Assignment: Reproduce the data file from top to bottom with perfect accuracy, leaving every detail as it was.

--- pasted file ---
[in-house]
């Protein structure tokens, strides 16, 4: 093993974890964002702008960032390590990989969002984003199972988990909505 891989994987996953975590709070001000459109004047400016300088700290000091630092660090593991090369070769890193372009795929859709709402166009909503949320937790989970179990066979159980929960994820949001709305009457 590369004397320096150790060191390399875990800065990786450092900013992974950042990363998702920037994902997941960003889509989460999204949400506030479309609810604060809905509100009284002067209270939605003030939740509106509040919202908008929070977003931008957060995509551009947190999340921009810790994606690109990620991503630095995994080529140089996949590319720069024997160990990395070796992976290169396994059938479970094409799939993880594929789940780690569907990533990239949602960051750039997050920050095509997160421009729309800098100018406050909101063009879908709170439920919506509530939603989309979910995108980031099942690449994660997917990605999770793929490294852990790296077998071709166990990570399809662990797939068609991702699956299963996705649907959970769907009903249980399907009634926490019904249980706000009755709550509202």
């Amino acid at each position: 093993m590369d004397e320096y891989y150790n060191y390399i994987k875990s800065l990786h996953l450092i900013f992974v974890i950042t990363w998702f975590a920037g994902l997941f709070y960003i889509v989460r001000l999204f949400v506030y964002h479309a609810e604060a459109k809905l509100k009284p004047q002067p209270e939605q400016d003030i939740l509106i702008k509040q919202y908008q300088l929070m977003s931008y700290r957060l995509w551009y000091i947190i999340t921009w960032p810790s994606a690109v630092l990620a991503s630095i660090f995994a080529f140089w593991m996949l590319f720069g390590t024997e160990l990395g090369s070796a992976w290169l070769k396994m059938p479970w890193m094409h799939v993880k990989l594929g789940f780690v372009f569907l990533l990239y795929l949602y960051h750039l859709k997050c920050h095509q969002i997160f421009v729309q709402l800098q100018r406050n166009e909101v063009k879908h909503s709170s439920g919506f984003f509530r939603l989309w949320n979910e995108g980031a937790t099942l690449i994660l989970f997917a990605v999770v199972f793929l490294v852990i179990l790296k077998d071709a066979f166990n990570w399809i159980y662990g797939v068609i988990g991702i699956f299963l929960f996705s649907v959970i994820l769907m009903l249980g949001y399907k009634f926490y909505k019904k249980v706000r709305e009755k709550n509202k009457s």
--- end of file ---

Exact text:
[in-house]
């Protein structure tokens, strides 16, 4: 093993974890964002702008960032390590990989969002984003199972988990909505 891989994987996953975590709070001000459109004047400016300088700290000091630092660090593991090369070769890193372009795929859709709402166009909503949320937790989970179990066979159980929960994820949001709305009457 590369004397320096150790060191390399875990800065990786450092900013992974950042990363998702920037994902997941960003889509989460999204949400506030479309609810604060809905509100009284002067209270939605003030939740509106509040919202908008929070977003931008957060995509551009947190999340921009810790994606690109990620991503630095995994080529140089996949590319720069024997160990990395070796992976290169396994059938479970094409799939993880594929789940780690569907990533990239949602960051750039997050920050095509997160421009729309800098100018406050909101063009879908709170439920919506509530939603989309979910995108980031099942690449994660997917990605999770793929490294852990790296077998071709166990990570399809662990797939068609991702699956299963996705649907959970769907009903249980399907009634926490019904249980706000009755709550509202």
């Amino acid at each position: 093993m590369d004397e320096y891989y150790n060191y390399i994987k875990s800065l990786h996953l450092i900013f992974v974890i950042t990363w998702f975590a920037g994902l997941f709070y960003i889509v989460r001000l999204f949400v506030y964002h479309a609810e604060a459109k809905l509100k009284p004047q002067p209270e939605q400016d003030i939740l509106i702008k509040q919202y908008q300088l929070m977003s931008y700290r957060l995509w551009y000091i947190i999340t921009w960032p810790s994606a690109v630092l990620a991503s630095i660090f995994a080529f140089w593991m996949l590319f720069g390590t024997e160990l990395g090369s070796a992976w290169l070769k396994m059938p479970w890193m094409h799939v993880k990989l594929g789940f780690v372009f569907l990533l990239y795929l949602y960051h750039l859709k997050c920050h095509q969002i997160f421009v729309q709402l800098q100018r406050n166009e909101v063009k879908h909503s709170s439920g919506f984003f509530r939603l989309w949320n979910e995108g980031a937790t099942l690449i994660l989970f997917a990605v999770v199972f793929l490294v852990i179990l790296k077998d071709a066979f166990n990570w399809i159980y662990g797939v068609i988990g991702i699956f299963l929960f996705s649907v959970i994820l769907m009903l249980g949001y399907k009634f926490y909505k019904k249980v706000r709305e009755k709550n509202k009457s």